Hana HABJAN CHOCOLATE SOUP AND CUTLERY IN A CASE: THE CULTURE OF EATING IN 18TH-CENTURY CARNIOLA The article describes the development of eating habits among Carniolan nobility in the 18th century and is based on an analysis of heritage inventories in Carniola between 1771 and 1780. The author shows what cutlery, kitchenware materials and vessels for various warm drinks were used by Carniolan nobility. In addition, dining and food serving methods are presented, together with the differences among the various serving methods for individual guests; an insight into cookery books is also provided.
Gorazd STARIHA “FIRE VICTIMS WANDER AROUND PALE AS THE WALL, WITHOUT CLOTHING, WITHOUT FOOD!” Revenge Arson in the Pre-March Era The article describes arson trials at the Carniolan regional court in Ljubljana in the first half of the 19th century. A few cases of arson were the work of confused, resentful and mentally unstable individuals; at that period revenge arson committed by outlaws was a common occurrence. In contrast to others, these outlaws did not stop at empty threats but did indeed set the roofs of “traitors” ablaze. However, outlaws were not the only arsonists. The ranks of arsonists also included people with other motives. The article presents a case involving an insulted prostitute and an old retired farmer. A special case was the category of unstable arsonists, who today would receive different treatment than in the past. In the pre-march period, judges were already obliged to consider the mental disturbance factor; however, proving it was considerably more challenging than it is today.
Irena CELIN “SOON, ALMOST NO GIRL IN OUR VILLAGE WILL STILL BE UNABLE TO PRAY WITH THE PRAYER BOOK!” The Development and Significance of Girls’ Schools in Austria-Hungary: the case of the Notre Dame girls’ convent school in Trnovo at Ilirska Bistrica The article describes the development of girls’ schools in Austria-Hungary, using an example from a small, mostly rural area. Emphasis is on the presentation and analysis of the education of girls, who were often in an inferior position compared to boys. In addition, the author examines the differences between the education of less affluent girl students who lived outside the convent and those from richer families who resided in it. In addition to the literature, the study is based on preserved school catalogues. Data from the school and the convent chronicles were compared with other (oral) sources from the local environment, which helped us reconstruct the life at the school in more detail and dismiss incorrect interpretations from the past. The analysis showed that there were differences between the two types of students; nor were their destinies the same. The outcome was dependent on the completion/non-completion of education. However, the institution had an impact well beyond providing mandatory education. Besides engaging with the local community, the convent hosted social events, in particular during the many visits of dignitaries, and was a charitable institution.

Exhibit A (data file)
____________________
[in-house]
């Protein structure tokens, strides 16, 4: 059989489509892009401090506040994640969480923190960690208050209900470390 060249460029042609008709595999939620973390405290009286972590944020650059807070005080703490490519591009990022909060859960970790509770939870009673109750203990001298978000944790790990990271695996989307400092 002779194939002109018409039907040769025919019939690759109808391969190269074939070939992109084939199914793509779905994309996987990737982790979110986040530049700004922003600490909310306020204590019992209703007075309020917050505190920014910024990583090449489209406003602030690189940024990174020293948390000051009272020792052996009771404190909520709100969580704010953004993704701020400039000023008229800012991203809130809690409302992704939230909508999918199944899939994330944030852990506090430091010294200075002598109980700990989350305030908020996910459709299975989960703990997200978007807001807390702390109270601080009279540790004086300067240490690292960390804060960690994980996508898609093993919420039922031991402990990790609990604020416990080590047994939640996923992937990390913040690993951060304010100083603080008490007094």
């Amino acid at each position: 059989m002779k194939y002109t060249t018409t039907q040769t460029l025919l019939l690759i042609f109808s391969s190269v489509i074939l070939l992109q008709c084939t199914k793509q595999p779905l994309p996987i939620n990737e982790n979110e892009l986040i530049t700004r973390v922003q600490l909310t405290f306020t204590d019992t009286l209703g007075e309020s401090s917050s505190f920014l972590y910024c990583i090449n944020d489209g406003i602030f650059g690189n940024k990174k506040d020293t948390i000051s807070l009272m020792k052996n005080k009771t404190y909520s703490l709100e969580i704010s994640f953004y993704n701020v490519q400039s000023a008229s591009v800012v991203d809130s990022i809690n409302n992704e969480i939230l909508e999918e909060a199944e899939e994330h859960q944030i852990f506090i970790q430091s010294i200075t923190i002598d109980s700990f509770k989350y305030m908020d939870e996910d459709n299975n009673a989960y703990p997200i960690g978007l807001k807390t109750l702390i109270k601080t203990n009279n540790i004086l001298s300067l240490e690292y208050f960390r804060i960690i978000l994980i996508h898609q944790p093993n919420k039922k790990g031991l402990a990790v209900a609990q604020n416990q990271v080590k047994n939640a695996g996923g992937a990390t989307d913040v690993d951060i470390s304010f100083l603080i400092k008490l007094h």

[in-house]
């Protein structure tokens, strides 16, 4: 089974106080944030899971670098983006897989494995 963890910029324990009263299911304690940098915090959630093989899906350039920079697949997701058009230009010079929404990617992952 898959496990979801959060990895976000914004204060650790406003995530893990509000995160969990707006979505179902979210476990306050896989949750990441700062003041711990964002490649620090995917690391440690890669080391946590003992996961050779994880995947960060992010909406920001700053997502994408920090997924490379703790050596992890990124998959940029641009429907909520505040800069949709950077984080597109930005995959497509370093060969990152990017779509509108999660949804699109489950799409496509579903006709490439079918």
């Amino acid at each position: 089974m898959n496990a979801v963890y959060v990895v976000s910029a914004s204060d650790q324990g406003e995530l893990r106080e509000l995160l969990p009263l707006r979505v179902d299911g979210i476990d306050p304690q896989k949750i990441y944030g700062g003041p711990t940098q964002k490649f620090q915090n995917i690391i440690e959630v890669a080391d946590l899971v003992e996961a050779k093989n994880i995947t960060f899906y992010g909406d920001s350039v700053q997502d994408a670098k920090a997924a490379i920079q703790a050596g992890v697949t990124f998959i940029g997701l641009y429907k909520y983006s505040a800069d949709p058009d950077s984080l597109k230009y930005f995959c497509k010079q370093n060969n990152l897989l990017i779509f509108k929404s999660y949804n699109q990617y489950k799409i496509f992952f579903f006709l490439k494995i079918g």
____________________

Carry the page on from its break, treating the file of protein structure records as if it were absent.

Stanislav JUŽNIČ LOWER STYRIAN AND PREKMURJE JESUIT MATHEMATICIANS AND PHYSICISTS Lower Styria and Prekmurje were part of the Austrian Jesuit Province. Politically, Lower Styria belonged to Inner Austria, where Graz was the center for the Jesuits. Because it was part of Hungary, Prekmurje had closer ties with the university in Trnava in today’s Slovakia. The Inner Austrian milieu was one of the main centers of Bošković’s science at the end of the Jesuit period, with Hungary following close behind. A century later, the same Hapsburg milieu widely endorsed the atomistic and statistical physics of Jožef Stefan, who was born in the suburbs of Klagenfurt, and his disciple Ludwig Boltzmann, who married a half-Slovenian wife. The contributions by Lower Styria and Prekmurje mathematicians-physicians were studied in detail for the first time. The Jesuit professors in Inner Austria and south of it concentrated their knowledge in Graz and at the same time disseminated it skillfully across the province and beyond it in the missions.